Voices

4 tips to utilize webcams for clients and coworkers

There is power in making a genuine connection with others, particularly in the accounting profession. When coming face-to-face with those we work with in the profession, we create a stronger bond and a deeper connection.

If you’ve ever gotten to know a client or coworker in your accounting firm over the phone, only then to later meet them face-to-face, you will understand. A face-to-face relationship heightens and becomes more personal. When we can see others, we get the chance to observe body language and really get to know them in a more authentic way.

Technology has gifted us with webcams. Now, with the simple push of a button, we can get face-to-face with others, no matter where they are in the world, and deepen our relationships in a way not possible before.

Regardless of its accessibility, I find that many professionals are still reluctant to turn on their cameras. It’s a bit counter-intuitive — if you know that building a stronger relationship will result in more sales, better client or employee engagement, a more effective working relationship or a more efficient conversation, why wouldn’t you do it?

Conference call
start up business people group attending videoconference call with senior investitior at modern office

Some of the excuses I hear include, “I don't like the way they look on camera,” or, "I don't feel as comfortable with the technology as I should be." You need to put those feelings aside and get online!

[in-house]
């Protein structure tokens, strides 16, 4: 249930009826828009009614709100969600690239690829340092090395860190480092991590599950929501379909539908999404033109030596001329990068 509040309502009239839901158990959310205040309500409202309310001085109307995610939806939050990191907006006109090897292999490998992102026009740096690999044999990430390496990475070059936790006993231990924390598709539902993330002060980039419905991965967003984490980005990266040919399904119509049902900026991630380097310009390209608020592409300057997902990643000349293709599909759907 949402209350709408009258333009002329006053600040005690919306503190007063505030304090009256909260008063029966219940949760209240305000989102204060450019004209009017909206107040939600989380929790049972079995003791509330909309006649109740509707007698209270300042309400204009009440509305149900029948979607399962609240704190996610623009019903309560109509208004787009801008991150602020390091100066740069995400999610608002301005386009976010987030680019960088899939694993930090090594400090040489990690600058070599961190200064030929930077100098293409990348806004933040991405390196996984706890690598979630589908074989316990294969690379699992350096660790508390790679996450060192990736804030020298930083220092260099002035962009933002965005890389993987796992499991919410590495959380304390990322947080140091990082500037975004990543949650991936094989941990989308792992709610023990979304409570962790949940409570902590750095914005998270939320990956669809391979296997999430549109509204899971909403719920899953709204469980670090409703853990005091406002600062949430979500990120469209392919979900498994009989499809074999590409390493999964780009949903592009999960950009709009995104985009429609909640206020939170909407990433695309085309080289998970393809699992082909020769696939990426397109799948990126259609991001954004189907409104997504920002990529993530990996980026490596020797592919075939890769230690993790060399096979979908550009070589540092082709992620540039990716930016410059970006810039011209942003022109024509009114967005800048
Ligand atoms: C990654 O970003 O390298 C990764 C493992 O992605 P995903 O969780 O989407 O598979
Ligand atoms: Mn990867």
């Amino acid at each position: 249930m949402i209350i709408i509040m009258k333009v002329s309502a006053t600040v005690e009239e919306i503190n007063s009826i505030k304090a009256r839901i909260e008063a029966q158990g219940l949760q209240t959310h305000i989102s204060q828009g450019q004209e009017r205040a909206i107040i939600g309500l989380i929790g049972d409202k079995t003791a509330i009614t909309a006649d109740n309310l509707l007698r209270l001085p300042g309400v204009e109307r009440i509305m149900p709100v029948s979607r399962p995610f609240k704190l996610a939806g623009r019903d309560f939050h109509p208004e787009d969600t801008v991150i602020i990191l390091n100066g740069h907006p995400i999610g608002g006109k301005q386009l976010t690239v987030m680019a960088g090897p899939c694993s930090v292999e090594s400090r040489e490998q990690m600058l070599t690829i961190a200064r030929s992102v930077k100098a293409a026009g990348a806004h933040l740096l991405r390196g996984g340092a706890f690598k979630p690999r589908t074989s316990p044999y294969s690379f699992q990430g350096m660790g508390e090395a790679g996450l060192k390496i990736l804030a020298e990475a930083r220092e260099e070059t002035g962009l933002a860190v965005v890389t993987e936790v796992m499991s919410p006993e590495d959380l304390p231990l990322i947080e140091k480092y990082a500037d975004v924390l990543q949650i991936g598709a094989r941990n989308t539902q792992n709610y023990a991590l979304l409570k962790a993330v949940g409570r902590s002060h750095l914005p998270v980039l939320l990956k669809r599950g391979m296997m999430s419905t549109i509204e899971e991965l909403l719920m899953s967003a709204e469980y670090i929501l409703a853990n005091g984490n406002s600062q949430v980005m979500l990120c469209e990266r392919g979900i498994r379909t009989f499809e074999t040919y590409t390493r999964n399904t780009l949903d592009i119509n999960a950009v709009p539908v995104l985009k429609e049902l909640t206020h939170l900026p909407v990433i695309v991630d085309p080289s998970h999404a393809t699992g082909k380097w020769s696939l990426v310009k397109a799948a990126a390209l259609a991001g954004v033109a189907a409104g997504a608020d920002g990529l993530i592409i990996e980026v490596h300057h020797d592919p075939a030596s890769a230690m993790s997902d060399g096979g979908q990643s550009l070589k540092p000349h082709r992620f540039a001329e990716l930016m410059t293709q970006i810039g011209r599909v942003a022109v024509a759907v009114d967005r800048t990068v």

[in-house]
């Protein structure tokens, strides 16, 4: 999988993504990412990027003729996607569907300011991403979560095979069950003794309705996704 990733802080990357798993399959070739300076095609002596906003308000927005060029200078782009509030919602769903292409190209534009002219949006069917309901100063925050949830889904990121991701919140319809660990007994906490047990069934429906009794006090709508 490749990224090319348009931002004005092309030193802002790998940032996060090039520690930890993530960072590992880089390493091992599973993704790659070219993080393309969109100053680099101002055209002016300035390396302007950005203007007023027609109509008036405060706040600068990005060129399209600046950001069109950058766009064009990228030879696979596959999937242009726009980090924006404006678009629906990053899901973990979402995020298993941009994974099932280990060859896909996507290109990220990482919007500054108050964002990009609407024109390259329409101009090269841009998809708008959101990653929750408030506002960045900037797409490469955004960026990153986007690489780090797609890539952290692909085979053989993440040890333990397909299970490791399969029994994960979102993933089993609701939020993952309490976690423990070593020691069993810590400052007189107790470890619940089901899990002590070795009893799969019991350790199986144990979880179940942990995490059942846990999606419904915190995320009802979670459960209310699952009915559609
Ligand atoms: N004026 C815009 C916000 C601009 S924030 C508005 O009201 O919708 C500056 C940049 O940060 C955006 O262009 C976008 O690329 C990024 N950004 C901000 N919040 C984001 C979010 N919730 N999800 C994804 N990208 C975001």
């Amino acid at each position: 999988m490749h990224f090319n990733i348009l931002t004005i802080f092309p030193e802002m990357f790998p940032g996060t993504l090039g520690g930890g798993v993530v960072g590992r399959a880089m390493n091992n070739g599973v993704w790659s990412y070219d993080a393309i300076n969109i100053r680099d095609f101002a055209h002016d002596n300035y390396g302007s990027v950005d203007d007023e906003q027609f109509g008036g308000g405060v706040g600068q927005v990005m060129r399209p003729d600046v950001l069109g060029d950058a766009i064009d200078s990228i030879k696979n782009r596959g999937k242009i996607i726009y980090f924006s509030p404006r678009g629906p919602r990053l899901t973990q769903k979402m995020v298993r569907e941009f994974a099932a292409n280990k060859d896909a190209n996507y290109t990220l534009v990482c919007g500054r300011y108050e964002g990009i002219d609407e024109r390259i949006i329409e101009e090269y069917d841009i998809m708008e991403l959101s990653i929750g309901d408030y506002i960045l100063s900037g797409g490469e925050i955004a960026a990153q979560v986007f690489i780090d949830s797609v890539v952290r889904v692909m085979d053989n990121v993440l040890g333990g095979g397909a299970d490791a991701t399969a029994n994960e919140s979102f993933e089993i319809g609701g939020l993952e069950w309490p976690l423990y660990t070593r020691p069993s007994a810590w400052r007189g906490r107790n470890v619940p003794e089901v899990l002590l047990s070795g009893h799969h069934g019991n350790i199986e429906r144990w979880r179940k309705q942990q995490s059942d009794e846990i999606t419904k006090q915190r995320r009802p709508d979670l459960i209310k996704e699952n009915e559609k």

To increase your comfort level using webcam technology, you should:

  • Practice with your software. Get familiar with the controls so you're comfortable when it’s time to communicate with others.
  • Turn on your computer's camera or external web cam and look at everything visible on the screen. Make sure that your surroundings are clear of distractions.
  • Look at your posture. Ensure the camera is positioned at an angle that allows your body to remain comfortably upright, with your head in a neutral position and your eyes looking squarely at the screen.
  • Lastly, practice. Invite someone you trust to interact with you virtually. This will give you the time to make necessary adjustments and get comfortable on screen.

The combination of audio and visual connection will strengthen your relationships and ultimately grow the influence you have within the relationship. Best of all, users are less likely to multitask when you’re on a video call — it’s more likely that you’ll keep their attention throughout the chat, making your conversation much more effective.

Put your insecurities aside and turn on your webcam. The next time you set up a meeting with a distant client or coworker, invite them to web call. See for yourself what a difference it makes in the degree of your connection and the depth of your relationship.